Israeli security officials assess the likelihood of an attack by ISIS using two measures. The first is the distance of the Islamic State’s fighters from Israel’s northern border and the second is the number of Palestinian Israeli citizens who seem to identify with the movement. By either measurement, the prognosis is relatively good for Israel.
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Major ISIS forces have come no closer than 80 kilometers from the Golan frontier and now that they are beginning to face Russian bombardment, they are being pushed back even further. Meanwhile, despite frequent media reports of Arab Israelis involved with ISIS, either trying to organize local cells or going off to fight in its ranks in Syria, the number remains remarkably low — about 40 to 50 altogether. This is especially low when compared with the number of young European Muslims who have either traveled to Syria or are known to support ISIS.
ISIS isn’t high on the Israeli threat list. Palestinian attackers from the West Bank, Hamas rockets from Gaza, Hezbollah and of course Iran are all deemed much more dangerous. The West’s current obsession with ISIS, even after the recent Paris attacks, is seen in Israel as a passing fad, almost a distraction from other more pressing concerns. But things will almost certainly change because sooner or later ISIS will attack Israel. It’s inevitable, even though there are good reasons why it hasn’t happened so far.
Despite its fearsome image, ISIS is still far from being a professional fighting force. The level of experience of its members and volunteers varies wildly. It has yet to face a well-organized and motivated army — the Syrian and Iraqi units it swept aside were demoralized, ill equipped and often just looking for an excuse to desert. ISIS fighters have so far largely avoided confrontation with Hezbollah and when coming up against the Kurdish YPG have been pushed back. ISIS succeeds usually when it operates in the vacuum left by crumbling states or, as we saw two weeks ago in Paris, when it can exploit open borders and lax security in western European countries. So on either count, Israel with its fortified borders and vigilant security forces experienced in counter-terrorism is not a likely target.
That doesn’t mean they won’t try. Last month ISIS released an online video in Hebrew in which it promised that “not a single Jew will remain in Jerusalem." For a militant Islamist movement, a successful strike against the Zionist usurpers occupying Jerusalem's Al—Aqsa Mosque will be a public relations bonanza, a feat that even ISIS’ many Islamic enemies could not condemn. Iranian-sponsored websites have tried to spread the conspiracy theory that Israel (and the United States) is actually sponsoring ISIS. As ridiculous as that sounds to Western ears, it rings true to many Muslims and ISIS would naturally be eager to shoot down these theories. If the coalition of Western governments, Arab regimes and Russia finally begin to get their act together and seriously pressure ISIS, the movement will need something spectacular to garner popularity, something it hasn’t done yet. It will be focusing its efforts on an Israeli target soon, if it isn’t already.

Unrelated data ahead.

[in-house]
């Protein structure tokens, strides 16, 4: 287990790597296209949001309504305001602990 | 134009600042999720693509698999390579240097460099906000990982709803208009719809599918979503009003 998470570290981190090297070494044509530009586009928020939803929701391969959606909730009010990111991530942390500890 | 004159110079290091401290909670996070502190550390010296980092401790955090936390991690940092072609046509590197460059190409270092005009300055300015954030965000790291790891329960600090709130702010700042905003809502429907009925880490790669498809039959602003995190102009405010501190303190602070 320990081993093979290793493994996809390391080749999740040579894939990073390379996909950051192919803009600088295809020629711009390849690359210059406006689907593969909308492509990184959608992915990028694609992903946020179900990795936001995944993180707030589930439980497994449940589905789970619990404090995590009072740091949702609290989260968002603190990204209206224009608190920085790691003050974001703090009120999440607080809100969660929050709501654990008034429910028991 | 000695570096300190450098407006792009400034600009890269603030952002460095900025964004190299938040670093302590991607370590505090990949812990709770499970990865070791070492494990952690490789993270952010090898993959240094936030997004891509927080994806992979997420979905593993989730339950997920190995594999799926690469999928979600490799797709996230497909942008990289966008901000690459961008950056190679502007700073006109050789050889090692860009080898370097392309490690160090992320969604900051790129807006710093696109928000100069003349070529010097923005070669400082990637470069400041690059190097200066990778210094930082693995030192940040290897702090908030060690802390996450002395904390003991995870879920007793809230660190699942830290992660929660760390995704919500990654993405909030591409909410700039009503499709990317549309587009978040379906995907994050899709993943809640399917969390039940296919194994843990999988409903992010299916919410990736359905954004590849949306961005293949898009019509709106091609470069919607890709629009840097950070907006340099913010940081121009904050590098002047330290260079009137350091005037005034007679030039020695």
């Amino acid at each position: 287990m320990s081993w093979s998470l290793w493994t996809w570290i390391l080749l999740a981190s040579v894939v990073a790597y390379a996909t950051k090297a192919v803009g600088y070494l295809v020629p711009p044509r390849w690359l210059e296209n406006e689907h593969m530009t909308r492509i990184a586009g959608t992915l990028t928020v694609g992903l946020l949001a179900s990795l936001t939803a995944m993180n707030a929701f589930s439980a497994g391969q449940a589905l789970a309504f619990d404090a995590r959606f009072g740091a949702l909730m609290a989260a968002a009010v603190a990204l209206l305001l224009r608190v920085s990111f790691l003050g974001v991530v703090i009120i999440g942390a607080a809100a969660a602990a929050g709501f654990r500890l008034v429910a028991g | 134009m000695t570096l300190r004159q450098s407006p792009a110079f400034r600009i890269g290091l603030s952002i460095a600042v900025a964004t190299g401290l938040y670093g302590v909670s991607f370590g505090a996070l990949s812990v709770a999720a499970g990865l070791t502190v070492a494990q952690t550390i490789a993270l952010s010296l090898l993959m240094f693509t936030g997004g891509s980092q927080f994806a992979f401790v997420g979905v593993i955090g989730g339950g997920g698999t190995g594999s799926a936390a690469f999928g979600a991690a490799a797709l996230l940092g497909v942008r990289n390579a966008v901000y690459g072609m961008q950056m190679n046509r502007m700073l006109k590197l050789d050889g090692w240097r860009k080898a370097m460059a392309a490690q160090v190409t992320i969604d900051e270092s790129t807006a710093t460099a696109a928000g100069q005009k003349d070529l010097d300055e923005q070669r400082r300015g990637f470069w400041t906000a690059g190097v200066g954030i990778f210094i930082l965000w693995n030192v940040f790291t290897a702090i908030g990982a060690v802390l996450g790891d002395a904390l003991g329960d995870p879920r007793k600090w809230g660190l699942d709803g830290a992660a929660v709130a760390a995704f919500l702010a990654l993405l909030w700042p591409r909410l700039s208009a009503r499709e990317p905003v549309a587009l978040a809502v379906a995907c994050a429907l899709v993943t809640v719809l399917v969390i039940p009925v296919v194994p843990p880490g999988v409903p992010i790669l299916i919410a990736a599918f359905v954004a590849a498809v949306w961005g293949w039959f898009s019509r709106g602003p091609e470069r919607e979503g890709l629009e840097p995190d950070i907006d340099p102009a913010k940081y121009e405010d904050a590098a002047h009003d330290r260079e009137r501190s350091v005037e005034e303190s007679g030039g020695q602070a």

What form will the attack take? It’s difficult to predict. ISIS is adept at probing and striking at its enemy’s vulnerable spots, and there are no obvious ones in this case. ISIS has proxies and affiliates closer to Israel’s borders — Shuhada al-Yarmuch (Yarmouk Martyrs Brigade) in the southern Golan, and on the Sinai border the organization formerly known as Ansar Bayt al-Maqdis, which a year ago pledged allegiance to the Islamic State’s caliph and is now officially a branch of ISIS. However, despite their proximity, both these groups are currently fighting local Arab forces and will find it hard to mount a major attack on either of those well fortified Israeli borders.
Another way to launch an attack would be to penetrate Israel’s longest and least protected border, that with Jordan. While ISIS is not officially operational in Jordan, it has many sympathizers in poor towns and neighborhoods who have so far been allowed to operate quietly as long as they do not carry out attacks on Jordanian soil. Jordan would be the most convenient base for an ISIS operation against Israel. But ISIS is unlikely to try a route which has major logistic hurdles and could jeopardize the movement’s supporters in Jordan.
The preferred methods are almost certain to be to try to take over one of the Palestinian factions in the West Bank or Gaza, something which can conceivably be done without physical contact, and continuing to maintain online contact with Arab Israeli citizens who are attracted to the movement’s ideology. Israeli intelligence experts say that the current fetish for stabbing attacks by Palestinian youths is at least partly inspired by the ISIS iconography of beheading videos, as was the attack on the synagogue in Jerusalem’s Har Nof neighborhood a year ago in which six Israelis were killed by attackers wielding knives and cleavers. If ISIS succeeds in recruiting a group of more resourceful Palestinians with Israeli citizenship, who can freely travel around the country and visit like-minded activists in the West Bank, where there are still considerable quantities of weapons, it will have the makings of a major attack.
The Israeli security forces are aware of the possibility of such a development and have made a point of demonstrating their vigilance by publicizing every arrest of even the most minor local ISIS fan who is active online. But a more serious attempt to organize and strike is just a matter of time. ISIS' chances of success are not great since Israel’s intelligence agencies are much better prepared than their French counterparts. But ISIS will try and strike Israel, even if for PR purposes alone.